Mark Cunliffe 🌹’s review published on Letterboxd:
My first straight Adam McKay movie - because no, I haven't seen The Big Short - and it seems to me that it wants to have its cake and eat it too. On the one hand, it wants to satirise/spoof Oliver Stone's political dramas like JFK, Nixon (in particular) and of course W. with their portentous air, collage-like editing and majestic scores, whilst on the other it seems to agree with Stone that American politics are full of wholly corrupt spawns of the devil so drunk on power and skilled at Machiavellian manipulation that they would make despotic Roman emperors like Caligula and Nero look like kindhearted, liberal angels.
And yet, there's never really a sense of who Cheney is and what motivates him. Sure, McKay wants to depict him as a Macbeth figure, spurred on by the ambitions of a ruthless wife (and he even goes as far as dropping in a mock-Shakespearean exchange between the pair in their bedroom as Cheney considers becoming George W. Bush's running mate) but the film never really digs deeper beyond that to appreciate what makes the man tick beyond giving him a rather tonally bizarre straight to camera unapologetic monologue to explain his actions. The film wants to depict him as evil, yet it also wants to remind us - like the old claim that Hitler loved his dogs - that Cheney was a great family man utterly devoted to his children, specifically his gay daughter, Mary. Instead, the film is populated by mini-satirical revues that wouldn't look out of place in any political sketch show (the Alfred Molina cameo; which feels like something from Beyond the Fringe or Spitting Image) and tricks like Jesse Plemons' Man For All Seasons on-screen narrator, rather than any clear focus beyond Bush's administration did bad things. Well yeah, but that's hardly news now is it?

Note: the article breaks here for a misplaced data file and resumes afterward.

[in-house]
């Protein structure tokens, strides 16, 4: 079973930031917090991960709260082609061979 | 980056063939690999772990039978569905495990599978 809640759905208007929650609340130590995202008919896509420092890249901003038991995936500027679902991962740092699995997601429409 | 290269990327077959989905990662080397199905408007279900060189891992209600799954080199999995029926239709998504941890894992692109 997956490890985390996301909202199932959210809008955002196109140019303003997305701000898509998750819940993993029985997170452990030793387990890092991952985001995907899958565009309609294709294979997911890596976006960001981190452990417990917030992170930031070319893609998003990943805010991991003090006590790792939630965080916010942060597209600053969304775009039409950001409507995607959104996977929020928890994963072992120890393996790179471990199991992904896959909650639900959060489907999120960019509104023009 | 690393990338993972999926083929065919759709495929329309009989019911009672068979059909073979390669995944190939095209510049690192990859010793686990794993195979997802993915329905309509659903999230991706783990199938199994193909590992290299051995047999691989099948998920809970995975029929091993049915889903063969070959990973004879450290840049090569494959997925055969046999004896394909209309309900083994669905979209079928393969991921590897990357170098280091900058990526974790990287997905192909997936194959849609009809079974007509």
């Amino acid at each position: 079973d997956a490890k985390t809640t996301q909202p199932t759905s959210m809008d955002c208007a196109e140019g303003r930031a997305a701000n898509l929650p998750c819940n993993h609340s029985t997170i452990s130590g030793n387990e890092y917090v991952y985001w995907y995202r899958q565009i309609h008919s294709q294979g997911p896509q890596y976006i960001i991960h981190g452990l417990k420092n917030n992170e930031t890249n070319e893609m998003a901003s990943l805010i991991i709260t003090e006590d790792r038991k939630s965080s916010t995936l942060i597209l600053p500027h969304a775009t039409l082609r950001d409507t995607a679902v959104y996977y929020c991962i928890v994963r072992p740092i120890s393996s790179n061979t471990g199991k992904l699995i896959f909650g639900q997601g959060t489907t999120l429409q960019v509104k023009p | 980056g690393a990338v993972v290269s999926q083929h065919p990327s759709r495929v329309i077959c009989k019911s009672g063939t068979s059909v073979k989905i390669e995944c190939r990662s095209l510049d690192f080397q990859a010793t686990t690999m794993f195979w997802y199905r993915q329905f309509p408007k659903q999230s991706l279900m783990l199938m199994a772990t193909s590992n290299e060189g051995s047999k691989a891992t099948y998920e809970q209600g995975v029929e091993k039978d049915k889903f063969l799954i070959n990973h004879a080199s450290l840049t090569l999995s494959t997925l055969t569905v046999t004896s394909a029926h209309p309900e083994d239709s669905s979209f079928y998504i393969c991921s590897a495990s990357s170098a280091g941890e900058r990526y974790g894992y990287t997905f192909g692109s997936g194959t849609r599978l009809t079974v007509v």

Perhaps most damaging of all though, Vice is possessed with a deeply obnoxious, self-satisfied and smug air that muddies even that message, because surely this approach will only continue to alienate what Trump refers to as 'the silent majority' who view the supposedly liberal establishment with contempt and suspicion. In that respect, I would say that Vice is a film that can only hope to preach to the choir, but as I am very much part of that choir and the film still left me with these concerns, I have to doubt the veracity of even that potential.